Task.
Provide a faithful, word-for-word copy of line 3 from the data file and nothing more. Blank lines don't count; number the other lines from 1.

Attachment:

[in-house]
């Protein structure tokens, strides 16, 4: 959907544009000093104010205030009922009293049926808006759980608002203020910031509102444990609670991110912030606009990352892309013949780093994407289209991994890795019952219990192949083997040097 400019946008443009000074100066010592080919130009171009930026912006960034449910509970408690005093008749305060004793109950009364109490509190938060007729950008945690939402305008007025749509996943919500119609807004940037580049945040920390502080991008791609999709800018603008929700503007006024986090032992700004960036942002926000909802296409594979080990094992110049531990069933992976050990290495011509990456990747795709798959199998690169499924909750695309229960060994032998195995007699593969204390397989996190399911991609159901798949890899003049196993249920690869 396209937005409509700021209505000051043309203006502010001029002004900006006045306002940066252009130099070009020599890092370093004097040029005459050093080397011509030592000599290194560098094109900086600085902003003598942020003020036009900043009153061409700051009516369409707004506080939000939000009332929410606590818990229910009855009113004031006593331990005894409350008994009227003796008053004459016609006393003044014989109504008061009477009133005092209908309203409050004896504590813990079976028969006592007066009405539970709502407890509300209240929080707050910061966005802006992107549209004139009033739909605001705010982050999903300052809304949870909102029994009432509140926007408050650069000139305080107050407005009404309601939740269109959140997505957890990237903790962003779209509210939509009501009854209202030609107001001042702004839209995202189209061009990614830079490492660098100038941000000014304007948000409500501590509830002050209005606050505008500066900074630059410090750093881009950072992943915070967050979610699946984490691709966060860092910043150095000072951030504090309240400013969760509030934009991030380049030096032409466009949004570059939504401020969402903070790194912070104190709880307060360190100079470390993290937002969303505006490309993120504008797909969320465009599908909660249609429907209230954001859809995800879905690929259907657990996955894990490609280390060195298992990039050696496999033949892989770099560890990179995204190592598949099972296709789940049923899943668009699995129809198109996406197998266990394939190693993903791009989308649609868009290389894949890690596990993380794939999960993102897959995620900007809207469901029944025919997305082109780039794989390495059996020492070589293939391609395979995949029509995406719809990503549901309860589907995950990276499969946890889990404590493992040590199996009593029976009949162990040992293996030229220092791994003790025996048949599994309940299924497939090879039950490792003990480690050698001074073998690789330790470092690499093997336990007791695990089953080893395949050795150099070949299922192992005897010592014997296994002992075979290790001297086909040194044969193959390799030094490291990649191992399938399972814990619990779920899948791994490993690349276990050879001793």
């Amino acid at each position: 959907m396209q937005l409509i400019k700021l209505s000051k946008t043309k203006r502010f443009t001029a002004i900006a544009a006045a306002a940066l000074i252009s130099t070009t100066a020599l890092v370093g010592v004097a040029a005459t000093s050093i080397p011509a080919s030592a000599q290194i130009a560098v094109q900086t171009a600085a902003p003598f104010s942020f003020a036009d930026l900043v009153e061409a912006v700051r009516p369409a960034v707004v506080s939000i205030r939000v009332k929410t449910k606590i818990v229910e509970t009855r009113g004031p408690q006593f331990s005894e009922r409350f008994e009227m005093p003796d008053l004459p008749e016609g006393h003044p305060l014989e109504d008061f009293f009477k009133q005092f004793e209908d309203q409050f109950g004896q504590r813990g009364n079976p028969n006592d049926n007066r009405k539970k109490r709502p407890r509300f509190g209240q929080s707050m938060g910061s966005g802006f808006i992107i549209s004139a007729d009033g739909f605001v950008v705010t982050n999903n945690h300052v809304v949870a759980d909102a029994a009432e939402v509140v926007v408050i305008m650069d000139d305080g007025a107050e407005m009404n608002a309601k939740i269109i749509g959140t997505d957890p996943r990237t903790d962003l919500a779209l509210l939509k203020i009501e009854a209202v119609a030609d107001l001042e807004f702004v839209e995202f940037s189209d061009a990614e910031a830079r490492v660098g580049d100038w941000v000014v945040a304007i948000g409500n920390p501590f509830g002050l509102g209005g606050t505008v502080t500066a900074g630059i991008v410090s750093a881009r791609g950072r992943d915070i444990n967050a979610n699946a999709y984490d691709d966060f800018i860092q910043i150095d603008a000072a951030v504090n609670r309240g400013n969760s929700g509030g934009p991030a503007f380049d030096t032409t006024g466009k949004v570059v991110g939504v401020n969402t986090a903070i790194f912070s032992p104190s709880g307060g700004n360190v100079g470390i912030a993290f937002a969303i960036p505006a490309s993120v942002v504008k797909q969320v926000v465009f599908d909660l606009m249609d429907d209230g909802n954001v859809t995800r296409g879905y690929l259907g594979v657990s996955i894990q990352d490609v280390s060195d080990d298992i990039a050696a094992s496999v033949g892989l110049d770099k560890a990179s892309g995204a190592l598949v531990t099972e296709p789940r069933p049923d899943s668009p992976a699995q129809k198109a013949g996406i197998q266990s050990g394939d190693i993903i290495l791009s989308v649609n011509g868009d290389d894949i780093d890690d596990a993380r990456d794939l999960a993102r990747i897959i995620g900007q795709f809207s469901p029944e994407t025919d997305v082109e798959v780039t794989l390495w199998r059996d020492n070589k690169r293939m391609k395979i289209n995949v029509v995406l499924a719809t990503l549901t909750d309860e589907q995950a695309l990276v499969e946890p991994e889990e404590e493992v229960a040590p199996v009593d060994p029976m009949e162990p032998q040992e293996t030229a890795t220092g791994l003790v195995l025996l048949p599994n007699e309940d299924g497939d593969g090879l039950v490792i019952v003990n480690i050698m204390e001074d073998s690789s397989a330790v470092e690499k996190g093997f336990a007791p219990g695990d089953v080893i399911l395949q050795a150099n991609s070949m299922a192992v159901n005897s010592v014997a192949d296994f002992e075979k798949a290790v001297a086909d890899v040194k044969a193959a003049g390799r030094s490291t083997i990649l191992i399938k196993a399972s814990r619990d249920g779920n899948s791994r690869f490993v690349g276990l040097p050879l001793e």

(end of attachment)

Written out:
């Amino acid at each position: 959907m396209q937005l409509i400019k700021l209505s000051k946008t043309k203006r502010f443009t001029a002004i900006a544009a006045a306002a940066l000074i252009s130099t070009t100066a020599l890092v370093g010592v004097a040029a005459t000093s050093i080397p011509a080919s030592a000599q290194i130009a560098v094109q900086t171009a600085a902003p003598f104010s942020f003020a036009d930026l900043v009153e061409a912006v700051r009516p369409a960034v707004v506080s939000i205030r939000v009332k929410t449910k606590i818990v229910e509970t009855r009113g004031p408690q006593f331990s005894e009922r409350f008994e009227m005093p003796d008053l004459p008749e016609g006393h003044p305060l014989e109504d008061f009293f009477k009133q005092f004793e209908d309203q409050f109950g004896q504590r813990g009364n079976p028969n006592d049926n007066r009405k539970k109490r709502p407890r509300f509190g209240q929080s707050m938060g910061s966005g802006f808006i992107i549209s004139a007729d009033g739909f605001v950008v705010t982050n999903n945690h300052v809304v949870a759980d909102a029994a009432e939402v509140v926007v408050i305008m650069d000139d305080g007025a107050e407005m009404n608002a309601k939740i269109i749509g959140t997505d957890p996943r990237t903790d962003l919500a779209l509210l939509k203020i009501e009854a209202v119609a030609d107001l001042e807004f702004v839209e995202f940037s189209d061009a990614e910031a830079r490492v660098g580049d100038w941000v000014v945040a304007i948000g409500n920390p501590f509830g002050l509102g209005g606050t505008v502080t500066a900074g630059i991008v410090s750093a881009r791609g950072r992943d915070i444990n967050a979610n699946a999709y984490d691709d966060f800018i860092q910043i150095d603008a000072a951030v504090n609670r309240g400013n969760s929700g509030g934009p991030a503007f380049d030096t032409t006024g466009k949004v570059v991110g939504v401020n969402t986090a903070i790194f912070s032992p104190s709880g307060g700004n360190v100079g470390i912030a993290f937002a969303i960036p505006a490309s993120v942002v504008k797909q969320v926000v465009f599908d909660l606009m249609d429907d209230g909802n954001v859809t995800r296409g879905y690929l259907g594979v657990s996955i894990q990352d490609v280390s060195d080990d298992i990039a050696a094992s496999v033949g892989l110049d770099k560890a990179s892309g995204a190592l598949v531990t099972e296709p789940r069933p049923d899943s668009p992976a699995q129809k198109a013949g996406i197998q266990s050990g394939d190693i993903i290495l791009s989308v649609n011509g868009d290389d894949i780093d890690d596990a993380r990456d794939l999960a993102r990747i897959i995620g900007q795709f809207s469901p029944e994407t025919d997305v082109e798959v780039t794989l390495w199998r059996d020492n070589k690169r293939m391609k395979i289209n995949v029509v995406l499924a719809t990503l549901t909750d309860e589907q995950a695309l990276v499969e946890p991994e889990e404590e493992v229960a040590p199996v009593d060994p029976m009949e162990p032998q040992e293996t030229a890795t220092g791994l003790v195995l025996l048949p599994n007699e309940d299924g497939d593969g090879l039950v490792i019952v003990n480690i050698m204390e001074d073998s690789s397989a330790v470092e690499k996190g093997f336990a007791p219990g695990d089953v080893i399911l395949q050795a150099n991609s070949m299922a192992v159901n005897s010592v014997a192949d296994f002992e075979k798949a290790v001297a086909d890899v040194k044969a193959a003049g390799r030094s490291t083997i990649l191992i399938k196993a399972s814990r619990d249920g779920n899948s791994r690869f490993v690349g276990l040097p050879l001793e």